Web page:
How To Destroy Nature’s Bounty While Talking About Caring For It

  • Peerzada Naveed Suhail Madni
  • Publish Date: Apr 9 2018 1:57AM
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  • Updated Date: Apr 9 2018 1:57AM
How To Destroy Nature’s Bounty While Talking About Caring For It

Panzath village is a microcosm of the malaise afflicting Kashmir: we pretend to care for the environment while going about destroying it with abandon 

 

Entering Kashmir from Qazigund, a narrow road branches off the national highway about a kilometre ahead of the town. The snaky metalled road, shaded by dusty trees for the most part, leads to Panzath.

Panzath is a cautionary tale. 

The name means “five hundred springs”. The village indeed has many springs, but none has counted anywhere close to five hundred, including Parvez Dewan, who writes about it in his book on Kashmir. It is also fed by a river, known as Panzath Naag, from which a number of canals spring, supplying water for drinking and irrigation. 

Panzath’s main spring is Naagbal, by the shrine of Sheikh Aftab Sahib. The depth of the greenish spring, full of fish and weed, is the stuff of legend. “It has never been measured,” residents claim. Three mighty chinars shadow the shrine and the spring. On the opposite bank is the village’s eidgah, also shaded by a chinar. Further ahead are vast meadows, used as pastures and playground, that open towards fields and orchards. The river flows through small green hills. It is quite a captivating sight and explains why Kalhana mentioned Panzath as a favourite picnic spot of kings in his legendary chronicle Rajtarangini.

Look closer, though, and there’s rot – a living example of how Kashmir has squandered the great bounty of nature with likely devastating consequences.

The river today is home to a few ducks. “This is nothing. There used to be hundreds of them back in the day,” says Masood Ahmad, ruing the lost glory of the river. Residents say algae and weeds, sure signs of excessive pollution, choked the river until being removed recently. Trees grown near the edge of the river to reclaim a part of the bed were chopped down as well. But despite the cleaning, bundles of polyethylene and plastic can easily be seen on the river bed. Turns out that a significant amount of money was given for cleaning the river last year, but only a fraction was used. “They got an earthmover to remove the weeds and algae,” says a resident. “And to remove the polyethylene, they tried to till the bed with a tractor.” It clearly didn’t work as just a quick look would reveal.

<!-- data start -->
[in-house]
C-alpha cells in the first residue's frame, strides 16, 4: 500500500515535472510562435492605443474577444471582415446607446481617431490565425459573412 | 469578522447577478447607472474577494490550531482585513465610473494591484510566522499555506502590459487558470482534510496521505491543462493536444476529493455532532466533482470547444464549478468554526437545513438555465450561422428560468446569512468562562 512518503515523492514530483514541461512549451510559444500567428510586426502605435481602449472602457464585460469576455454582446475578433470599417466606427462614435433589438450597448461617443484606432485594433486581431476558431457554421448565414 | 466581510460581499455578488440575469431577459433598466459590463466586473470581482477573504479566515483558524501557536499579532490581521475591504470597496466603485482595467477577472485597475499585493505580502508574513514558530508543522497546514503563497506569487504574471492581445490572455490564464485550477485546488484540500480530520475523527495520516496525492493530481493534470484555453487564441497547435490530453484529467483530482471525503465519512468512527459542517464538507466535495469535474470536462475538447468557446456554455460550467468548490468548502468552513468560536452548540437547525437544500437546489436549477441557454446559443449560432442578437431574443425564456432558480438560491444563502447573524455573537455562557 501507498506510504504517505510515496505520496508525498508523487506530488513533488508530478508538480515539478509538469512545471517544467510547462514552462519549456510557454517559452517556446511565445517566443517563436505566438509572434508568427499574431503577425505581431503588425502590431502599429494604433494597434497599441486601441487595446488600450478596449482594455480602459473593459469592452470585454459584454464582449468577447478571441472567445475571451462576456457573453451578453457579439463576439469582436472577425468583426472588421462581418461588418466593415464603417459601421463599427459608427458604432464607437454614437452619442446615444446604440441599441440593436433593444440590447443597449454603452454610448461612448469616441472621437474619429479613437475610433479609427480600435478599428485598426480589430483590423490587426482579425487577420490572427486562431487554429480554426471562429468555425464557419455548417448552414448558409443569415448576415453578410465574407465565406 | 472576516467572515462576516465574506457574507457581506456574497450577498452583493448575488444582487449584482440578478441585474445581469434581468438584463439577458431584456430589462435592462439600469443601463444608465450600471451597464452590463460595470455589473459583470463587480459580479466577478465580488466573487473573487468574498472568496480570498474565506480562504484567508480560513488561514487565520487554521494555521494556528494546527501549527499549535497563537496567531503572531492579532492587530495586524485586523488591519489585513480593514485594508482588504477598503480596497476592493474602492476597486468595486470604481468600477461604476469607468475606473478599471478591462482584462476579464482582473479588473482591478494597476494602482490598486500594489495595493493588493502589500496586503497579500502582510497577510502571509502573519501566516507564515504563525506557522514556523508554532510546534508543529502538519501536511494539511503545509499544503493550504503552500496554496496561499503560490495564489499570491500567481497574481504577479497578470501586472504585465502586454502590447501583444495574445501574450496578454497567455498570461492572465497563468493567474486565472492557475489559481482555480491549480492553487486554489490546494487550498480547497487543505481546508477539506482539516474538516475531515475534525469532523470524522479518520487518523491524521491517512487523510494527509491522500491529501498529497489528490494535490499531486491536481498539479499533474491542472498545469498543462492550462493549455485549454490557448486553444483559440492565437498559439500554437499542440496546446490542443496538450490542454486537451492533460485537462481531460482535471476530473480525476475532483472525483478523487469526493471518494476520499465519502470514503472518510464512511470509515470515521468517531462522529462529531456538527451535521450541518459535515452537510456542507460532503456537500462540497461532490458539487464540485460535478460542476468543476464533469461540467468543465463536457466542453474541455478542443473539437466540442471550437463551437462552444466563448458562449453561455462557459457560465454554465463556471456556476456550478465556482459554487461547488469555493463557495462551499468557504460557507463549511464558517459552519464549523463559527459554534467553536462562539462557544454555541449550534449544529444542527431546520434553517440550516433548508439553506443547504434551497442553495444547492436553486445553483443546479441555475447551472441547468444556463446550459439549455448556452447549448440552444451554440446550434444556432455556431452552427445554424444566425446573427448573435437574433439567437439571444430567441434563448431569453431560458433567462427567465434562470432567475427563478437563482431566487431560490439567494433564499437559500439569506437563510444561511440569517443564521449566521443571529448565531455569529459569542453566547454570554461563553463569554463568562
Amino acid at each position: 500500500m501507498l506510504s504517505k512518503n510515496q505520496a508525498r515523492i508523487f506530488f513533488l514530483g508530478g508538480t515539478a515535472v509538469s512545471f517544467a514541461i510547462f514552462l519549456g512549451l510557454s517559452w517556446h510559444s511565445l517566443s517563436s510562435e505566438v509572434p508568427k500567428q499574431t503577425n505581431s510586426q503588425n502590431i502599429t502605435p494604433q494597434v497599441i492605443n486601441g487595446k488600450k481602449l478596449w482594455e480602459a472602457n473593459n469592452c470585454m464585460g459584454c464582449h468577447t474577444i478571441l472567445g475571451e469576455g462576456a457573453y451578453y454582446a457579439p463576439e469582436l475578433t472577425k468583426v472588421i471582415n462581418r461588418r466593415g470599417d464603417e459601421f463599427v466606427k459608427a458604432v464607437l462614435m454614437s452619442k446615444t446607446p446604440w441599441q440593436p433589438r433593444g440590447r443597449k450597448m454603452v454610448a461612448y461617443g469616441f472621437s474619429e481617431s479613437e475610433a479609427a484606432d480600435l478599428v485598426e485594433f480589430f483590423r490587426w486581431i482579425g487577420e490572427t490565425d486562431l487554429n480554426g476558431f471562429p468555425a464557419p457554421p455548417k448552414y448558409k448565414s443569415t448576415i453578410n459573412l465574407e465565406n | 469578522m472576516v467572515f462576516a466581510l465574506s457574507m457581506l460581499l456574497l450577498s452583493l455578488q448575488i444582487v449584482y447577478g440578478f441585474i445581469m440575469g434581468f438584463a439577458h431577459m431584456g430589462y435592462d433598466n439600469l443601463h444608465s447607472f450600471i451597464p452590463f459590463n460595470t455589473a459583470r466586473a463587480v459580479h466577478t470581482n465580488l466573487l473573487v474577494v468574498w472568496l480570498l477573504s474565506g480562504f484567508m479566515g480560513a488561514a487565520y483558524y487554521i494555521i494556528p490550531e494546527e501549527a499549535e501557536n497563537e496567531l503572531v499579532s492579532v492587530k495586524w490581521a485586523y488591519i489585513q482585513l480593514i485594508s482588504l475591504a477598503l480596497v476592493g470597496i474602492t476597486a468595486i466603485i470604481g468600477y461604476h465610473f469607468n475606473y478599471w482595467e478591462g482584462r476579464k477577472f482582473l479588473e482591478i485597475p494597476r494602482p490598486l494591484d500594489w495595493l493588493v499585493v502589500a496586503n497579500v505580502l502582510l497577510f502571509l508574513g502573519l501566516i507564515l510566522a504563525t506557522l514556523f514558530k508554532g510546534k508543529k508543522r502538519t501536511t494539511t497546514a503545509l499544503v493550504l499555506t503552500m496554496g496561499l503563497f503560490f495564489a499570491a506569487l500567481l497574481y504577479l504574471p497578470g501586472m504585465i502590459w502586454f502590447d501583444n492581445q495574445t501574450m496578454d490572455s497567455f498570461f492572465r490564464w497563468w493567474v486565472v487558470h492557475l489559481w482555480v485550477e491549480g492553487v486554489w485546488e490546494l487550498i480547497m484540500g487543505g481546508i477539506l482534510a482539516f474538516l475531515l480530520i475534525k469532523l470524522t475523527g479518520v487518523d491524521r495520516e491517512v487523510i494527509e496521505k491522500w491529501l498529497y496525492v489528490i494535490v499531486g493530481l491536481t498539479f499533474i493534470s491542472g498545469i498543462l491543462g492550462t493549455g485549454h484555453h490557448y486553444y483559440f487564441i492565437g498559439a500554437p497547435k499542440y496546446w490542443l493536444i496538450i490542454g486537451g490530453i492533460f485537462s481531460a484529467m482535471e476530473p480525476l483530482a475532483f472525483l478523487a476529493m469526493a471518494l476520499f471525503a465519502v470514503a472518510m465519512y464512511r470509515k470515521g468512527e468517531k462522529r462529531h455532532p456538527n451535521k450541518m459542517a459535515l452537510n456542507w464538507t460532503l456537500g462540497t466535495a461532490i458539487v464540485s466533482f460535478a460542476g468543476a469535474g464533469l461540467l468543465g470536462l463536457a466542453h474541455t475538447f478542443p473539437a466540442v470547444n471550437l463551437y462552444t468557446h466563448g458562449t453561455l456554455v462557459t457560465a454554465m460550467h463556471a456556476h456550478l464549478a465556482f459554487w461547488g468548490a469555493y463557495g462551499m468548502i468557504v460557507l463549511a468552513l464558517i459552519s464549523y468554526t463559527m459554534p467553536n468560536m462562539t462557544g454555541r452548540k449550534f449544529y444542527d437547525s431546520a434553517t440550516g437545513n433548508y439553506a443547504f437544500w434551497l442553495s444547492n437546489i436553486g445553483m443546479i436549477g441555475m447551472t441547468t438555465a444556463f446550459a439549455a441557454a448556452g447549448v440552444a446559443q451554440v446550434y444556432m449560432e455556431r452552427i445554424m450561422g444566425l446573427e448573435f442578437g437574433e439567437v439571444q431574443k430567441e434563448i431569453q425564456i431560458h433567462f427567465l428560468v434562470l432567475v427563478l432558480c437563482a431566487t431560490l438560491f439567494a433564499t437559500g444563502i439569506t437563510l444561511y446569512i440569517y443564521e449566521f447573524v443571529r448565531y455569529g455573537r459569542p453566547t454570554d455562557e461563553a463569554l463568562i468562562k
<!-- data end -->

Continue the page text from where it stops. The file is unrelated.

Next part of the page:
If there is one thing the river has been cleaned of, though, it’s fish, says another resident Peer Masroor, adding that Panzath Naag was famous for its rainbow trout. “Those old days of illiteracy were better than today’s when the water bodies were at least considered sacred,” says Masroor’s aged father.

The funds for cleaning the river were provided after countless pleas over the years by the Auqaf Committee and other residents. “The funds were looted, not used,” the residents alleged. 

Recently, a team from Government Degree College Anantnag visited the village to clean the river but “found the situation appalling”, and returned. “There is no dumping site,” said Samreena, the programme coordinator of the team, “Every inch of the river and the surrounding area is dirty.” So much so, she adds, that there “seems no hope for the river to survive”.

Panzath’s residents share the sense of despondency. “The Maulvi Sahab used to deliver sermons about the importance of the river every Friday but he too has stopped now,” says Mohammad Amin, a villager. 

Since most houses sit on the banks of the river and its distributaries, sewage flows directly into the water, along with polyethylene, plastic and other household refuse. If that wasn’t enough, the banks have been encroached upon or concretised at several places, hampering its flow and squeezing it in. Near the Panchayat office and the fisheries department quarters, the river bank has not just been encroached upon but a road has been laid after illegally filling up some of the river. That even the fisheries department has taken no action is testament to the apathy of the residents and, of course, the administration. The residents may talk at length about being concerned about the destruction of their river but, from this evidence, they don’t seem to care much. If at all, only older villagers appear to be saddened by the destruction they have been witness to. “There used to be three times as much water in the river about thirty years ago,” says an old villager. “The river is dying, it has been destroyed.”